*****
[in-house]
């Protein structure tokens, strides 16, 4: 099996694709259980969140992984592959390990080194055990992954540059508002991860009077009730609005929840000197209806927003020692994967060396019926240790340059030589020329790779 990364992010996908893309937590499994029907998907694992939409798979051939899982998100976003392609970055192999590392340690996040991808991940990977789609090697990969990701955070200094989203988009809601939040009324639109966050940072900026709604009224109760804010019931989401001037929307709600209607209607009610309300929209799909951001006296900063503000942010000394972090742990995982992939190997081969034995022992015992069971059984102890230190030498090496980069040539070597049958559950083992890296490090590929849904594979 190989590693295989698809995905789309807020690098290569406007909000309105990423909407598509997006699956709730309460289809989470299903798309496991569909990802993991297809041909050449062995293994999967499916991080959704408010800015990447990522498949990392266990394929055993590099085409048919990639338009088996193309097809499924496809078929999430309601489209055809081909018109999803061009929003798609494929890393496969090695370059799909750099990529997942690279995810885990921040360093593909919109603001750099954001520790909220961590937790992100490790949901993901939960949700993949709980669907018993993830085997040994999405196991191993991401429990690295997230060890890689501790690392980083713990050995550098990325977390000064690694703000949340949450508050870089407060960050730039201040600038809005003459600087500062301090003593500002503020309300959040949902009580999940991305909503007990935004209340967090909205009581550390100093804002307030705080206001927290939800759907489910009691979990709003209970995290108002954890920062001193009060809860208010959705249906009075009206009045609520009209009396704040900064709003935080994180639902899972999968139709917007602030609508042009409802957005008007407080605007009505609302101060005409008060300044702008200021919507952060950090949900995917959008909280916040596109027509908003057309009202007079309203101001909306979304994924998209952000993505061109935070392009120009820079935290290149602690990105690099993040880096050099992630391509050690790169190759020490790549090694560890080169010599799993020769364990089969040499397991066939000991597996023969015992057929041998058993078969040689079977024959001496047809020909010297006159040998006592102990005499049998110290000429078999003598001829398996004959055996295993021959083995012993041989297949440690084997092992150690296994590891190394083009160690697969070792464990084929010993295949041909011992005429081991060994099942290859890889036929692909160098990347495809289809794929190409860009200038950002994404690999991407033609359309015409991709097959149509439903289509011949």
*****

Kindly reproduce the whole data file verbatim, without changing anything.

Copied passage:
[in-house]
């Protein structure tokens, strides 16, 4: 099996694709259980969140992984592959390990080194055990992954540059508002991860009077009730609005929840000197209806927003020692994967060396019926240790340059030589020329790779 990364992010996908893309937590499994029907998907694992939409798979051939899982998100976003392609970055192999590392340690996040991808991940990977789609090697990969990701955070200094989203988009809601939040009324639109966050940072900026709604009224109760804010019931989401001037929307709600209607209607009610309300929209799909951001006296900063503000942010000394972090742990995982992939190997081969034995022992015992069971059984102890230190030498090496980069040539070597049958559950083992890296490090590929849904594979 190989590693295989698809995905789309807020690098290569406007909000309105990423909407598509997006699956709730309460289809989470299903798309496991569909990802993991297809041909050449062995293994999967499916991080959704408010800015990447990522498949990392266990394929055993590099085409048919990639338009088996193309097809499924496809078929999430309601489209055809081909018109999803061009929003798609494929890393496969090695370059799909750099990529997942690279995810885990921040360093593909919109603001750099954001520790909220961590937790992100490790949901993901939960949700993949709980669907018993993830085997040994999405196991191993991401429990690295997230060890890689501790690392980083713990050995550098990325977390000064690694703000949340949450508050870089407060960050730039201040600038809005003459600087500062301090003593500002503020309300959040949902009580999940991305909503007990935004209340967090909205009581550390100093804002307030705080206001927290939800759907489910009691979990709003209970995290108002954890920062001193009060809860208010959705249906009075009206009045609520009209009396704040900064709003935080994180639902899972999968139709917007602030609508042009409802957005008007407080605007009505609302101060005409008060300044702008200021919507952060950090949900995917959008909280916040596109027509908003057309009202007079309203101001909306979304994924998209952000993505061109935070392009120009820079935290290149602690990105690099993040880096050099992630391509050690790169190759020490790549090694560890080169010599799993020769364990089969040499397991066939000991597996023969015992057929041998058993078969040689079977024959001496047809020909010297006159040998006592102990005499049998110290000429078999003598001829398996004959055996295993021959083995012993041989297949440690084997092992150690296994590891190394083009160690697969070792464990084929010993295949041909011992005429081991060994099942290859890889036929692909160098990347495809289809794929190409860009200038950002994404690999991407033609359309015409991709097959149509439903289509011949």